In April, Missouri Gov. Eric Greitens announced $45 million in funds for a program that will enable every public school in the state to build the infrastructure for high-quality internet access. Newly appointed Missouri Director of Agriculture Chris Chinn said she is also placing priority on getting higher-speed internet into the state’s rural areas “so Missouri farmers and ranchers can fully utilize the technology at their fingertips.”

“Attracting the next generation back to the farm has been, and always will be, important to me,” said Chinn, a fifth-generation farmer from Clarence, Mo. “To do that, we must protect the integrity of agriculture and invest in rural communities. Better internet makes for better, more productive farms, schools and hospitals, and growth in rural communities equates to growth across the state.”

Broadband’s big boys such as AT&T, Verizon, CenturyLink and Charter typically focus on urban areas such as St. Louis and Kansas City. That’s why Wave Wireless and hundreds of smaller, independent providers are needed to help fill the gap in rural America, where sparse populations fail to attract larger players.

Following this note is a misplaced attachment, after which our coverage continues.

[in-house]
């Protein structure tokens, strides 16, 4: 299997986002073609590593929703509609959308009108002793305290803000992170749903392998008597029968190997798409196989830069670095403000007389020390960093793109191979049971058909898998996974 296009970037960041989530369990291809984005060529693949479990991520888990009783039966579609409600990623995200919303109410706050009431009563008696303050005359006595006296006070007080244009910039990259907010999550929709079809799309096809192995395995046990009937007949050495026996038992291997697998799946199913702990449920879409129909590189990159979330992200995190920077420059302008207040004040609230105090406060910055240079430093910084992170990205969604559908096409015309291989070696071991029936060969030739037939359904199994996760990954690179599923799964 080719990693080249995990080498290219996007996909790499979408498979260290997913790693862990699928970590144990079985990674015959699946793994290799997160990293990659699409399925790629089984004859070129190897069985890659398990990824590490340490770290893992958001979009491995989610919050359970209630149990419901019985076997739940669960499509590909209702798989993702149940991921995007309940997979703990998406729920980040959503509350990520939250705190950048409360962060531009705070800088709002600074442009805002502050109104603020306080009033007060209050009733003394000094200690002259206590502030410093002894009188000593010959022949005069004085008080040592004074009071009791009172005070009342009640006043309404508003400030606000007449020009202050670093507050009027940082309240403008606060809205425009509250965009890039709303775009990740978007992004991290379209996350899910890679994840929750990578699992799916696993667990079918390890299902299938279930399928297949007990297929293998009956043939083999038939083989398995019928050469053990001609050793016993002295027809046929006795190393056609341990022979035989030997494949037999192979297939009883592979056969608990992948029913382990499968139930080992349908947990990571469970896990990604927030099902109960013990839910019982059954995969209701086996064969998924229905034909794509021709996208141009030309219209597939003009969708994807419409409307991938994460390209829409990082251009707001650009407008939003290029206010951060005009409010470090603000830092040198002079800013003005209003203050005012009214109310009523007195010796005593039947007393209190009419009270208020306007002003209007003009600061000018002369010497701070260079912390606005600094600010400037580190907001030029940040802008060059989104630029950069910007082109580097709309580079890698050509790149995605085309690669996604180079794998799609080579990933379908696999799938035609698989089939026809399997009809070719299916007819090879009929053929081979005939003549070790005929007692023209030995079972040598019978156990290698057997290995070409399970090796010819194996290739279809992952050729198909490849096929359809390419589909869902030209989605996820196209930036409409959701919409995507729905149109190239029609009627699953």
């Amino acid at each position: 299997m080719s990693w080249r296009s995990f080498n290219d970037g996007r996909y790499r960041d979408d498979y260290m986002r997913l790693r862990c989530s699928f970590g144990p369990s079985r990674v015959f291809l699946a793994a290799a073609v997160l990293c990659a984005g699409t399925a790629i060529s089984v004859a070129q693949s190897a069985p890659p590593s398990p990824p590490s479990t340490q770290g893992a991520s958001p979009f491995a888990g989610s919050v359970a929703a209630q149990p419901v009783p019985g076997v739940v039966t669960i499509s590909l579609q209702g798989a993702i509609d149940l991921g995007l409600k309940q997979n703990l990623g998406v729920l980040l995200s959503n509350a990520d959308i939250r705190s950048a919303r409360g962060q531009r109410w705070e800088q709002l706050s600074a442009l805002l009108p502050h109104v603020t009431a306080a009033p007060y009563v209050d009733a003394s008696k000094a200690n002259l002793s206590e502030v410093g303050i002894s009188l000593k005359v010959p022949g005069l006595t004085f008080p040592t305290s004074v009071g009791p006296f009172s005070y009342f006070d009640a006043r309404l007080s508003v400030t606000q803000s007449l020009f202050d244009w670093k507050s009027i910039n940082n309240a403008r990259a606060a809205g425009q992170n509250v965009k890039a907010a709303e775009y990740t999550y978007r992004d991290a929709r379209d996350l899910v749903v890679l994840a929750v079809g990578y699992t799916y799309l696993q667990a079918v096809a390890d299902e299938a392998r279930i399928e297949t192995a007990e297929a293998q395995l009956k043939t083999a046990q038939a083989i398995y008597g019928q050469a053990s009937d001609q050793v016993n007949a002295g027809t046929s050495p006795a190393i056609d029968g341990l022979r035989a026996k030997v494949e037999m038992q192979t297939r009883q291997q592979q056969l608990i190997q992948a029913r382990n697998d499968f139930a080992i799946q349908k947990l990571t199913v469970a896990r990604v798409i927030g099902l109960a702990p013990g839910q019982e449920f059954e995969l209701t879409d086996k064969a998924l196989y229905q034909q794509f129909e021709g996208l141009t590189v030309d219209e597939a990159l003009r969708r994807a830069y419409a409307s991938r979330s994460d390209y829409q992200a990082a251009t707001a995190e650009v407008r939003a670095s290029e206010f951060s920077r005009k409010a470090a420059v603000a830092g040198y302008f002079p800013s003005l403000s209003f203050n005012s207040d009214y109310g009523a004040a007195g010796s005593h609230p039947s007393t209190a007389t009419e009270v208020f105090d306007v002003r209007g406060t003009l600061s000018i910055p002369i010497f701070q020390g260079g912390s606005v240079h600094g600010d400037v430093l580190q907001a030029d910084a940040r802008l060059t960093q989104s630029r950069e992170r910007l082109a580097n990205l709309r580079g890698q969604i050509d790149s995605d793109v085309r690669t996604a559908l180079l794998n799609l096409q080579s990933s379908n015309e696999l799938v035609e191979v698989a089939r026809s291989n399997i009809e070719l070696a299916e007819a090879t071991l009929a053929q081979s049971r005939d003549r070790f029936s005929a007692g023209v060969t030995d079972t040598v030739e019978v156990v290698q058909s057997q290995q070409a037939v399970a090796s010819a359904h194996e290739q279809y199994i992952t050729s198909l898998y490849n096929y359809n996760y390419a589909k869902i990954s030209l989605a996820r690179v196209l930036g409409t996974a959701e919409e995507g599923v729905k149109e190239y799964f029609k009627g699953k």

Electric and telephone cooperatives have also entered the high-speed internet market, true to their grassroots mission of serving their members.

“Missouri is a hotbed of activity by electric co-ops extending fiber to the home,” said Rob West, executive vice president of rural infrastructure at CoBank, which provides more than $4 billion in loans to U.S. telecom systems and $10 billion to electric co-ops. “One of our customers, Co-Mo Electric Cooperative, has been a leader in showing that providing fiber to rural homes and businesses can succeed.”

Co-Mo shows you can deliver